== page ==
Under DOLs proposals, for a period of incapacityof more than three consecutive calendar days, the proposal clarifies that an employee must havetwo visits to a health care provider within 30 days of the beginning of the period of incapacityunless extenuating circumstances exist. For chronic conditions, the proposal clarifies that“periodic visits” to a health care provider is defined as twice or more a year. Advocacy is pleasedthat DOL is clarifying these terms that have open-ended time frames in the current regulations, because it provides guidance to the business community and may lead to less abuse of these provisions by employees. Advocacy recommends that DOL consider additional reforms of these provisions recommended by small business representatives.
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Intermittent Leave Under the FMLA
The FMLA's intermittent leave regulations have also been unnecessarily problematic and havediverted important resources. Allowing an employer to require an employee to take intermittentleave in increments of one-half of a work day would ease the burden significantly for employers both in terms of necessary paperwork and with respect to being able to cover efficiently for employees who are absent. Moreover, the total allotted time allowed for incremental leave presents an unreasonable burden on the productivity for a small business.We believe that for far too long, agencies have gotten away with making incremental changes toregulations, because they have no requirement to assess those incremental changes in the contextof overall regulatory burden, despite the fact that it is these incremental changes that present thegreatest difficulties for a small business.
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http://www.sba.gov/advo/laws/comments/dol08_0407.html
 
In this instance, DOL believes that because they are mandating “unpaid” leave, there is little or no direct monetary cost to the small business. But simply because the businesses aren’t payingdirectly for this leave does not mean that there is no cost. Far from it. If we take the 50employee number, and multiply it by 40 hours of unpaid leave, we are left with 2000 hours.2000 hours is one year of time for a “full-time equivalent”. Essentially, a business is losing oneemployee’s productive time. Let’s assume for a moment that an average employee for this firmcontributes $100 per hour to the firm’s ultimate bottom line. This means that the firm would belosing $200,000.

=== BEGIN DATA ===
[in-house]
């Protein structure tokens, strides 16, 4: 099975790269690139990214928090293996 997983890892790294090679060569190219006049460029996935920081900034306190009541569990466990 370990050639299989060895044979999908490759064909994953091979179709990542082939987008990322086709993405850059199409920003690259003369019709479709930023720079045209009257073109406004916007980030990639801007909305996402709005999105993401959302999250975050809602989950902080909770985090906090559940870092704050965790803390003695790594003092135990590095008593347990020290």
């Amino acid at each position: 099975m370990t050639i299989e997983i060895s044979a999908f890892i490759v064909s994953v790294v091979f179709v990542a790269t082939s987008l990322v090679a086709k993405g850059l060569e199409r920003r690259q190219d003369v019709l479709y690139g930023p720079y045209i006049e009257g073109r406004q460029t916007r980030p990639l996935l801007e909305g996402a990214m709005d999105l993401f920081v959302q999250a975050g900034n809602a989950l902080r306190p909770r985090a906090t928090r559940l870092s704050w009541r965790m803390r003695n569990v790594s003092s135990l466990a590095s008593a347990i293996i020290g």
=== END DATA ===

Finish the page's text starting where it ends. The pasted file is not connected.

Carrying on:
The Need for A Section 610 Review
Because of the potential for increased burdens on small business, IFL recommends that the DOLconduct a review of the FMLA’s current burden on small business, pursuant to Section 610 of theRegulatory Flexibility Act (RFA). The lookback provisions of Section 610 are an essential toolin helping to ensure that small businesses are protected from an overbearing regulatory state. AsAdvocacy has stated:Section 610 of the RFA requires agencies to retrospectively review all regulations which have or will have a significant economic impact on a substantial number of small entities within 10 yearsof their adoption as final rules. The purpose of this review is to determine whether such rulesshould be continued without change, or should be amended or rescinded, consistent with thestated objectives of applicable statues, to minimize any significant economic impact of the rulesupon a substantial number of small entities.Under a Section 610 review, the agency shall consider the following factors: (1) the continuedneed for the rule; (2) the nature of complaints or comments received concerning the rule from the public; (3) the complexity of the rule; (4) the extent to which the rule overlaps, duplicates, or conflicts with other Federal rules, and, to the extent feasible, with State and local governmentrules; and (5) the length of time since the rule has been evaluated or the degree to which thetechnology, economic conditions, or other factors have changed in the area affected by the rule.